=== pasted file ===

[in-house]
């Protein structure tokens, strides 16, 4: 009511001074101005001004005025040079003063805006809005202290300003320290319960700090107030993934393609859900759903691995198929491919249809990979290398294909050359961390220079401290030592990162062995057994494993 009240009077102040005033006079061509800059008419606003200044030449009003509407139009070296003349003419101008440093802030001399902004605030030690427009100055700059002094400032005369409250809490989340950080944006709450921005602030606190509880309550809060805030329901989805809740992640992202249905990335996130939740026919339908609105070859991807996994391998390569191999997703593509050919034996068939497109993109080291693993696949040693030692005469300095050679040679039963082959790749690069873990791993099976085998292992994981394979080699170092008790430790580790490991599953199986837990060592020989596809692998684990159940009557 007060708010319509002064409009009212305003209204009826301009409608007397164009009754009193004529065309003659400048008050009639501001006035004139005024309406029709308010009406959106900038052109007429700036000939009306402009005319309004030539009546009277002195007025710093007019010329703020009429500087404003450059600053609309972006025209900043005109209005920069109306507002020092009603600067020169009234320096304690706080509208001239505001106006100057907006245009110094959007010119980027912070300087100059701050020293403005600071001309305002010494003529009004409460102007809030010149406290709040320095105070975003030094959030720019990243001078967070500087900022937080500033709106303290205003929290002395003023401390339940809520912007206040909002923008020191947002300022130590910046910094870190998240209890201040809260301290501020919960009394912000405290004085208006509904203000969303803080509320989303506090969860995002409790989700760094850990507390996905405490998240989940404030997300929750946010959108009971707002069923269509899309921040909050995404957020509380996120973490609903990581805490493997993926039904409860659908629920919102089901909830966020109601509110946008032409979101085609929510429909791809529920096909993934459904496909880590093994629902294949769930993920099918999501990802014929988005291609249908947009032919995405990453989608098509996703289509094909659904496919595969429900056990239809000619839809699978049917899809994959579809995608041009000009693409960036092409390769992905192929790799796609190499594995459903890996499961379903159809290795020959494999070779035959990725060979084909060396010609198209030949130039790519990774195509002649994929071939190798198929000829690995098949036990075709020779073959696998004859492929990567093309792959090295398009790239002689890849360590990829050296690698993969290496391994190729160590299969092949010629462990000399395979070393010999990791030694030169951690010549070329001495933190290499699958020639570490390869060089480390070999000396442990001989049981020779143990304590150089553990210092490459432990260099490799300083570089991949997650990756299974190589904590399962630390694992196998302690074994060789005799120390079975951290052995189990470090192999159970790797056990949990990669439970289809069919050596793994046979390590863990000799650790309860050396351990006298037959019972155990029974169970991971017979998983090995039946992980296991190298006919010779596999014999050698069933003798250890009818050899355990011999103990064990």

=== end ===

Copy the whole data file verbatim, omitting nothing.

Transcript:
[in-house]
């Protein structure tokens, strides 16, 4: 009511001074101005001004005025040079003063805006809005202290300003320290319960700090107030993934393609859900759903691995198929491919249809990979290398294909050359961390220079401290030592990162062995057994494993 009240009077102040005033006079061509800059008419606003200044030449009003509407139009070296003349003419101008440093802030001399902004605030030690427009100055700059002094400032005369409250809490989340950080944006709450921005602030606190509880309550809060805030329901989805809740992640992202249905990335996130939740026919339908609105070859991807996994391998390569191999997703593509050919034996068939497109993109080291693993696949040693030692005469300095050679040679039963082959790749690069873990791993099976085998292992994981394979080699170092008790430790580790490991599953199986837990060592020989596809692998684990159940009557 007060708010319509002064409009009212305003209204009826301009409608007397164009009754009193004529065309003659400048008050009639501001006035004139005024309406029709308010009406959106900038052109007429700036000939009306402009005319309004030539009546009277002195007025710093007019010329703020009429500087404003450059600053609309972006025209900043005109209005920069109306507002020092009603600067020169009234320096304690706080509208001239505001106006100057907006245009110094959007010119980027912070300087100059701050020293403005600071001309305002010494003529009004409460102007809030010149406290709040320095105070975003030094959030720019990243001078967070500087900022937080500033709106303290205003929290002395003023401390339940809520912007206040909002923008020191947002300022130590910046910094870190998240209890201040809260301290501020919960009394912000405290004085208006509904203000969303803080509320989303506090969860995002409790989700760094850990507390996905405490998240989940404030997300929750946010959108009971707002069923269509899309921040909050995404957020509380996120973490609903990581805490493997993926039904409860659908629920919102089901909830966020109601509110946008032409979101085609929510429909791809529920096909993934459904496909880590093994629902294949769930993920099918999501990802014929988005291609249908947009032919995405990453989608098509996703289509094909659904496919595969429900056990239809000619839809699978049917899809994959579809995608041009000009693409960036092409390769992905192929790799796609190499594995459903890996499961379903159809290795020959494999070779035959990725060979084909060396010609198209030949130039790519990774195509002649994929071939190798198929000829690995098949036990075709020779073959696998004859492929990567093309792959090295398009790239002689890849360590990829050296690698993969290496391994190729160590299969092949010629462990000399395979070393010999990791030694030169951690010549070329001495933190290499699958020639570490390869060089480390070999000396442990001989049981020779143990304590150089553990210092490459432990260099490799300083570089991949997650990756299974190589904590399962630390694992196998302690074994060789005799120390079975951290052995189990470090192999159970790797056990949990990669439970289809069919050596793994046979390590863990000799650790309860050396351990006298037959019972155990029974169970991971017979998983090995039946992980296991190298006919010779596999014999050698069933003798250890009818050899355990011999103990064990």